Assessments system with both formative and summative assessments

 

 

 

Assessments are a vital component
within the education system with both formative and summative assessments
playing an integral role in the functioning of the Curriculum (Harlen and
Osborne 1985). Black and Wiliam (1998) termed summative assessment as
‘Assessment of Learning’ (AoL), as the main aim of the
assessment is to summarise the outcome of a learning goal, as such taking a ‘snapshot in time of their performance’ (Mawby and Dunne 2012, 139). These summaries can be in the
form of end of topic, term or year tests or grades which can be recorded and
reported to school leadership teams, school inspectors and parents, for
example. By renaming formative assessment as ‘Assessment for Learning’ (AfL),
Black and Wiliam (1998), highlighted it’s importance as positive impact on
children’s learning. AfL can present itself in many forms such as marking,
conversation, observation, peer and self-assessment and discussions, it
requires the active involvement of children with dialogue and questioning being
of upmost importance (Black and Harrison 2004), 
Afl can take place during teaching and is continuous throughout topics
and modules and enables the teacher to direct and plan accordingly, AfL is an ‘ongoing planned process that focuses on identifying the next
steps for improvement’ (Harrison and Howard 2009, 28).  Mountain evidence over recent years suggests
that AfL has a positive impact on children’s learning
(Hattie 2009; Gardner, Harlen, Hayward, Stobart and Montgomery 2010) elevating
the emphasis given to formative assessment.

 

This essay
looks at how verbal feedback given to pupils can be enriched by incorporating
aspects of the Theory of Communicative Action and The Sociocultural
Theory of autonomy and how these concepts relate to the pupil as the learner by
using The Zone of Proximal Development learning theory.

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The Department of Education (2011) states that all teachers must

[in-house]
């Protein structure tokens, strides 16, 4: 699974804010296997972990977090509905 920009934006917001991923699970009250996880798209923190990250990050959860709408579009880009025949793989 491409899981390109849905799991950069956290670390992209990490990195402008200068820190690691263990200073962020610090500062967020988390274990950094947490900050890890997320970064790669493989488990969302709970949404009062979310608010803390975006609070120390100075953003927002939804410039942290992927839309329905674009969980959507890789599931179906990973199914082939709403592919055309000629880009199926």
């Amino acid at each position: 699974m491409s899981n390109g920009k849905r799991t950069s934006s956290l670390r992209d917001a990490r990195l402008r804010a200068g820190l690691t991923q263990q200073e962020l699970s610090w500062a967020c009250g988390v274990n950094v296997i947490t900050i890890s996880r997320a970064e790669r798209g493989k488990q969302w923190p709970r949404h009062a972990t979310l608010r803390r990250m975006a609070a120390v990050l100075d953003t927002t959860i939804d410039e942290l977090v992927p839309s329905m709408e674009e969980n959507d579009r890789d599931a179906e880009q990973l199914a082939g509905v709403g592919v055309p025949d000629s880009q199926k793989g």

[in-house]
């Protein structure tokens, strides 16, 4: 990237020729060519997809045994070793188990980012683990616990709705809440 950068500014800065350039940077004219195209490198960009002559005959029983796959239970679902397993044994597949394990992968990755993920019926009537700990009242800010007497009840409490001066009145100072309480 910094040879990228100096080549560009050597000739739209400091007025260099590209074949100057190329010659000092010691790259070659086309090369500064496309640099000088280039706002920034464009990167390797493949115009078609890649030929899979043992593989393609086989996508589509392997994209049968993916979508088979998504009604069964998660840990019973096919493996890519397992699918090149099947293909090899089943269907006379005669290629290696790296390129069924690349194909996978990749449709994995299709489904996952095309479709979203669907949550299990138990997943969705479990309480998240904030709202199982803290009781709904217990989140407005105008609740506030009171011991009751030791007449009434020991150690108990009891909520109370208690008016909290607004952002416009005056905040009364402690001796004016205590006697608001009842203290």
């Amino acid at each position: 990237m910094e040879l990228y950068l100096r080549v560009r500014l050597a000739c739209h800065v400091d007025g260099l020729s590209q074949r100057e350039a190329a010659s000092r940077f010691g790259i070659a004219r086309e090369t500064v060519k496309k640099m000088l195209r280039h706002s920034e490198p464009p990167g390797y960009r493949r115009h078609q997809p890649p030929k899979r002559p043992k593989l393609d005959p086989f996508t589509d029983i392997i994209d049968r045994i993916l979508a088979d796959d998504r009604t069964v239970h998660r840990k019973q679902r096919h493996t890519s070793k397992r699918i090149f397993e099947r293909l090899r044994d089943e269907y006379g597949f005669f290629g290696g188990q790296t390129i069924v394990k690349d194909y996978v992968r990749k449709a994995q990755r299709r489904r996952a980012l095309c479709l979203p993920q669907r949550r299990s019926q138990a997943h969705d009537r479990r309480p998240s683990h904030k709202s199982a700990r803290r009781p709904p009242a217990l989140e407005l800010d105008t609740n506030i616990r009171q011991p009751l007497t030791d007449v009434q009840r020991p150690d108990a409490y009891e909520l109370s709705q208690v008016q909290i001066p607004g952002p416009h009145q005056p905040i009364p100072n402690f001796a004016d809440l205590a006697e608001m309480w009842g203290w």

make accurate and productive use of assessment, this includes assessing to
secure and monitor pupil progress, to plan lessons and to set targets. It also
states that teachers should give pupils regular feedback both orally and via
marking, giving pupils the opportunity to respond. Marking plays a vital role in helping teachers identify
pupils’ misunderstandings and can contribute to delivering important feedback
to pupils, it is also plays a central role in a teachers’ work (Gibson, Oliver
and Dennison, 2015). However, in 2014 the Government conducted its teachers
Workload Challenge survey and identified the requirements of marking frequency
and extent as a main factor of larger teacher workloads, the survey contributed
to a reform of marking policies (Gibson et al. 2015). In 2015 the National
Foundation for Educational Research conducted a national survey which was
commissioned by the Education Endowment Foundation (EEF), the survey focused on
approaches to marking and the different strategies used between schools (such
as triple marking and impact marking) in a bid to maximise marking efficiency  (Higgins,
Katsipataki, Coleman, Henderson, Major, Coe and Mason, 2015). In 2016 the
Independent Teacher Workload Review Group stated that marking was an
unnecessary burden and should be “meaningful, manageable and motivating” and
applied by professional judgement. Elliott, Baird, Hopfenbeck, Ingram,
Thompson, Usher, Zatout, Richardson and Coleman (2016) conducted review of the